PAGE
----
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inverse-, very inverse-, and extremely inverse-time characteristics to fit the requirements of the
particular application. There are also definite minimum-time overcurrent relays having an
operating time that is practically independent of the magnitude of current after a certain current
value is reached. Induction overcurrent relays have a provision for variation of the time
adjustment and permit change of operating time for a given current. This adjustment is called
the time lever or time dial setting of the relay. It is possible to adjust the operating time of relays
to selectively trip circuit breakers which operate in series on the same circuit. Overcurrent Relays with Voltage Restraint or Voltage Control. A short circuit on
an electric system is always accompanied by a corresponding large voltage dip, whereas an
overload will cause only a moderate voltage drop. A voltage-restrained overcurrent relay is
designed to operate at lower current values when the system voltage drops below its nominal
value. A voltage-controlled relay will not operate until the system voltage drops below a
predetermined setting, as would occur during a short circuit.
4.3.3 Directional Relays. Directional Overcurrent Relays. Directional overcurrent relays consist of a typical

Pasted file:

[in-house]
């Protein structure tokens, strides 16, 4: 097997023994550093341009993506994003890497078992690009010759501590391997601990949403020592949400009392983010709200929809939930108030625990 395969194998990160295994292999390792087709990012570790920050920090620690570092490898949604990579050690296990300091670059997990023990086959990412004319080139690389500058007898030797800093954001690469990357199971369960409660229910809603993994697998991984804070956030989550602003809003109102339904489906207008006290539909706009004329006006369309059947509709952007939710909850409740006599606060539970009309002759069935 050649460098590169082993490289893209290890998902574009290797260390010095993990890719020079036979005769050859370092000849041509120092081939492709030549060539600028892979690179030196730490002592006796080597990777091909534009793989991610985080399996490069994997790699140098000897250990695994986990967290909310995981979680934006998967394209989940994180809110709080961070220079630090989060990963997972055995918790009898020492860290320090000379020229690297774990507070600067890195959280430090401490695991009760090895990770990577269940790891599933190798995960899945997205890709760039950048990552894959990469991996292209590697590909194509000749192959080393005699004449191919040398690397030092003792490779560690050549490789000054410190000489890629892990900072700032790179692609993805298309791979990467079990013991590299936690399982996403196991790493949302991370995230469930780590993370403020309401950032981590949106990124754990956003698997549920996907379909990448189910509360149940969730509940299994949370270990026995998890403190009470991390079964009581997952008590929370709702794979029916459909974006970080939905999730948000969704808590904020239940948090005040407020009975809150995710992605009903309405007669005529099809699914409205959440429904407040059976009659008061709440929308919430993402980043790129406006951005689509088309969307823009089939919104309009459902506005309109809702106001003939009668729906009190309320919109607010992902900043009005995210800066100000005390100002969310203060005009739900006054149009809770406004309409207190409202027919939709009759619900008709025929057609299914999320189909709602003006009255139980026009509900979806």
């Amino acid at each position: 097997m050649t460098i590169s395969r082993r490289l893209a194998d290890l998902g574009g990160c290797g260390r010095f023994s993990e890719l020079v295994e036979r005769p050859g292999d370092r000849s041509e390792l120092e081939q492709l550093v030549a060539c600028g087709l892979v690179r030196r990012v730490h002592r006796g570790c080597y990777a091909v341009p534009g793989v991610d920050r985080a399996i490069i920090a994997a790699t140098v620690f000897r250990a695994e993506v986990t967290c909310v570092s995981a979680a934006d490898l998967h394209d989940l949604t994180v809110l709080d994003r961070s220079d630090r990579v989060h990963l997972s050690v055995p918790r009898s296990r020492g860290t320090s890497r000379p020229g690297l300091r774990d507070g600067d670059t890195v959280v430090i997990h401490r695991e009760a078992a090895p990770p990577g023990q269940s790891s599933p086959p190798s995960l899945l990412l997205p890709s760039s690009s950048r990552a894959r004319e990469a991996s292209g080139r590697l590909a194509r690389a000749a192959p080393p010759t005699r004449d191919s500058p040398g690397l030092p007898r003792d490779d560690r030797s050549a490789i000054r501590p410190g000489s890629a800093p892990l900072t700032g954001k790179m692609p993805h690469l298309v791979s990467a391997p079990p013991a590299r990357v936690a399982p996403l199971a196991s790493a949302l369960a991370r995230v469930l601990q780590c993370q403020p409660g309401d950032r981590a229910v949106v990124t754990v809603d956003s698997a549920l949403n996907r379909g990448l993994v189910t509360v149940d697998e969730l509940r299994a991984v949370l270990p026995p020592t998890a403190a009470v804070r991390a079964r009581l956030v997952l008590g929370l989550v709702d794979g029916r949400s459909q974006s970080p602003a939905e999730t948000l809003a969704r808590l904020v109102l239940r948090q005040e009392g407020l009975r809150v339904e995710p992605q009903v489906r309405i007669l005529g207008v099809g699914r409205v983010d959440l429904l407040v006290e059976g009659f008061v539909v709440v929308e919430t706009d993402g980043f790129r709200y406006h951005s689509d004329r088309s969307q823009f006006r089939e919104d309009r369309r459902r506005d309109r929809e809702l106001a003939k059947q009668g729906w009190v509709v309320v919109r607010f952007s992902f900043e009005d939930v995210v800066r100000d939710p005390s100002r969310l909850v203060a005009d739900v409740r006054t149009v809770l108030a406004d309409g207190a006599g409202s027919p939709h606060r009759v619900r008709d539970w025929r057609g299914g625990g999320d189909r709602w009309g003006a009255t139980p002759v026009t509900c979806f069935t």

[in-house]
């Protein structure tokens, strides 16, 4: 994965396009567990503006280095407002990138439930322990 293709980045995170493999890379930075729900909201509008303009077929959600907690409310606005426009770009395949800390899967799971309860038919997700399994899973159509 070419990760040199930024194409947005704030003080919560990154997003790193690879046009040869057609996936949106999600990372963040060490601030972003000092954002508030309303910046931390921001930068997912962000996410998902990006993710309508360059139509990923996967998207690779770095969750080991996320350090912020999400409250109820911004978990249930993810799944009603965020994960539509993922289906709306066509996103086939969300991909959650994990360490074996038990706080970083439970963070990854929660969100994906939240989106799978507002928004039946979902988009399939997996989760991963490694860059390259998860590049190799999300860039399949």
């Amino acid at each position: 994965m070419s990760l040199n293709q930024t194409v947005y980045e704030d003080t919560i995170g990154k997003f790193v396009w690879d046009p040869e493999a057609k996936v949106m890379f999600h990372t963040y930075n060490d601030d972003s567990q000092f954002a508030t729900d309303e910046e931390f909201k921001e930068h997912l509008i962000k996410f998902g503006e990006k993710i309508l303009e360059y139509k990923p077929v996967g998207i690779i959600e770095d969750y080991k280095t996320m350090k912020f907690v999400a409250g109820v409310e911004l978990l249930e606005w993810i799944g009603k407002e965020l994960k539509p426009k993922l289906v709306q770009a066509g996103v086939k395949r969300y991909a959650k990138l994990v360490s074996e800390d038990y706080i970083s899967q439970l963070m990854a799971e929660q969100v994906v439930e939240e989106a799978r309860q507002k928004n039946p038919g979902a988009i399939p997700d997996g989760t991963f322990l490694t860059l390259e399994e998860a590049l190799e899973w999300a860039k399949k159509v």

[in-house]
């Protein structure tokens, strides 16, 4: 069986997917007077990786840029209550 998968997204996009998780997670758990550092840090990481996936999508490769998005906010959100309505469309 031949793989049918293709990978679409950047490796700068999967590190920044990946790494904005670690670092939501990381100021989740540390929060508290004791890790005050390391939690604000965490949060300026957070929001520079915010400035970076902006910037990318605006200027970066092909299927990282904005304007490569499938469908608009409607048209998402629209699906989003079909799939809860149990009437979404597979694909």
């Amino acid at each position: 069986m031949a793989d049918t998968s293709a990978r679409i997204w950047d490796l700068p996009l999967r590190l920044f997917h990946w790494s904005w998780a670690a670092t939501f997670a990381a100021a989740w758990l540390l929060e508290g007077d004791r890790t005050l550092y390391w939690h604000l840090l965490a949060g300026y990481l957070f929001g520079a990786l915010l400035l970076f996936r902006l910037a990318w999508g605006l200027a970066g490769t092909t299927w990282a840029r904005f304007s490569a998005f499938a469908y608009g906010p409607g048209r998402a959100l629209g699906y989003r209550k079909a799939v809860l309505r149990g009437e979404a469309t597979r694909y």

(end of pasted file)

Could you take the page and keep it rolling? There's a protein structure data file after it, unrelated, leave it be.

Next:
overcurrent unit and a directional unit combined to operate together for a predetermined
phase-angle and magnitude of current. The current in one coil is compared in phase-angle
position with a voltage or current in another coil of that unit. The reference current or voltage is
called the polarization. The relay operates only for current flow in one direction and will be
insensitive to current flow in the opposite direction. Directional Ground Relays. The grounded-neutral industrial power system may
use directional ground relays, constructed much the same as the directional overcurrent relays. In
order to properly sense the direction of fault current flow, directional ground relays require a
polarizing source which may be either potential or current, as the situation requires. Directional Power Relays. The directional power relay is, in principle, a
single-phase or three-phase contact-making wattmeter and operates at a predetermined value of
power. It is often used as a directional overpower relay set to operate if excess energy flows out
of an industrial power system into the utility power system. Under certain conditions it may also
be useful as an underpower relay to separate the two systems if the power flow drops below a
predetermined value. It is also used to disconnect a generator operating in parallel with a larger
generator or a utility, should the prime mover's fuel supply be interrupted.
4.3.4 Differential Relays. All the previously described relays have the common characteristic
of adjustable settings to operate at a given value of some electrical quantity such as current,
voltage, or power. There are other fault-protection relays which function by virtue of continually
comparing two or more currents. Certain fault conditions will cause a difference in these
compared values and the resulting differential current can be used to operate the relay. Current


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